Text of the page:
In his first interview since the overthrow of President Mohamed Morsi last month, Egypt's commanding general sharply criticized the U.S. response, accusing the Obama administration of disregarding the Egyptian popular will and of providing insufficient support amid threats of a civil war, the Washington Post website reports exclusively today (August 3, 2013).
"You left the Egyptians. You turned your back on the Egyptians, and they won't forget that," said an indignant Gen. Abdel Fatah al-Sissi, speaking of the U.S. government. "Now you want to continue turning your backs on Egyptians?"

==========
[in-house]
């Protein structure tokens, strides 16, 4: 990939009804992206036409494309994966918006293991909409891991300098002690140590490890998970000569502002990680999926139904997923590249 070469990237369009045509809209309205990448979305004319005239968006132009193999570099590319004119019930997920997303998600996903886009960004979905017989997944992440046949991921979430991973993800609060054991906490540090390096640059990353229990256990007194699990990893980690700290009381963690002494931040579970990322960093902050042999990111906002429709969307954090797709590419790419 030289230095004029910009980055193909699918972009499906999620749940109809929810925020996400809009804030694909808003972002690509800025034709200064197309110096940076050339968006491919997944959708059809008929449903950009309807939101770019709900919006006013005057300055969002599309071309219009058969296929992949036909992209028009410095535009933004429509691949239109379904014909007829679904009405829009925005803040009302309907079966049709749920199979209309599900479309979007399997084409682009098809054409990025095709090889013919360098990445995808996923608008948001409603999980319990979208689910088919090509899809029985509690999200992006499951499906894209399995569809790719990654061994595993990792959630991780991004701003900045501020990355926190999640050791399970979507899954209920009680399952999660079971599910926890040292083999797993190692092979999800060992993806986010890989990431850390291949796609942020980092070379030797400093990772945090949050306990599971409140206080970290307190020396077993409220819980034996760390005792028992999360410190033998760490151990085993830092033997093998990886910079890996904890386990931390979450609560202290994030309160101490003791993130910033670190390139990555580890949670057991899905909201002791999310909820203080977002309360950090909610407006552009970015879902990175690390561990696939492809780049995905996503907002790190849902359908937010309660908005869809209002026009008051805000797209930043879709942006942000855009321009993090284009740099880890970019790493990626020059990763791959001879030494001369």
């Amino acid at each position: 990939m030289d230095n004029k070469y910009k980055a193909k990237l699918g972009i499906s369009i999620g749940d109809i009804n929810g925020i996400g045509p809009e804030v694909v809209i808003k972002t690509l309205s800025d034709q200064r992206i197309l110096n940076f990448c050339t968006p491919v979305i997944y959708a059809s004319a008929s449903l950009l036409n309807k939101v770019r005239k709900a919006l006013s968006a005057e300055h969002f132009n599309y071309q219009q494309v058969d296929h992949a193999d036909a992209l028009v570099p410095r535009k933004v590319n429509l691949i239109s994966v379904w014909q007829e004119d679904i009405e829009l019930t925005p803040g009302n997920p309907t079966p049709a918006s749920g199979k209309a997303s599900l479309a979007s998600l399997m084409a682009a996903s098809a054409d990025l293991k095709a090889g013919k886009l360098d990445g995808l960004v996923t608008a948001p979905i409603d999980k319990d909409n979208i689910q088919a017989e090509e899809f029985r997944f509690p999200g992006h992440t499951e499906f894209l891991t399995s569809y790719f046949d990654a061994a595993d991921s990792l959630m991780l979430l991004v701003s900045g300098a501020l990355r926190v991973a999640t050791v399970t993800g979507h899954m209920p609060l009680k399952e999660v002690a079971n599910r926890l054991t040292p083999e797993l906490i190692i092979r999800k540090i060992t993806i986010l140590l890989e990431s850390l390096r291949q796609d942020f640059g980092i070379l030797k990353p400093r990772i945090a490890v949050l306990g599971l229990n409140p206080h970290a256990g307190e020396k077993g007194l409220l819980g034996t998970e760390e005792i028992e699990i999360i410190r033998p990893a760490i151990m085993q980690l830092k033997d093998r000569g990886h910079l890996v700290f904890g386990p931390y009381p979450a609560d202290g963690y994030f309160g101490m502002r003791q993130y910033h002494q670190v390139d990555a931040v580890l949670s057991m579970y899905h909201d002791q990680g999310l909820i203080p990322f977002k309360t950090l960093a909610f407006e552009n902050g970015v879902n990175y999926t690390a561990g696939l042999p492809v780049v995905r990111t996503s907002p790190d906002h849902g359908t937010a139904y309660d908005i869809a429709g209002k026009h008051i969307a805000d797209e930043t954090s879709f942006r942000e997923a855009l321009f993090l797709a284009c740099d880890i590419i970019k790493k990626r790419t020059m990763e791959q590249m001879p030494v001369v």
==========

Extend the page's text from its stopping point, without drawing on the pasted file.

Sissi is widely considered the most powerful man in Egypt, wielding more control than anyone over the country's direction after a tumultuous two and a half years in which the military has shoved aside two presidents following popular uprisings. He denied interest in running for president himself but did not rule it out.
Sissi spoke exclusively to the Washington Post on August 1 -- the same day that U.S. Secretary of State John Kerry made the administration's most supportive comments to date, saying that Egypt's army was "restoring democracy."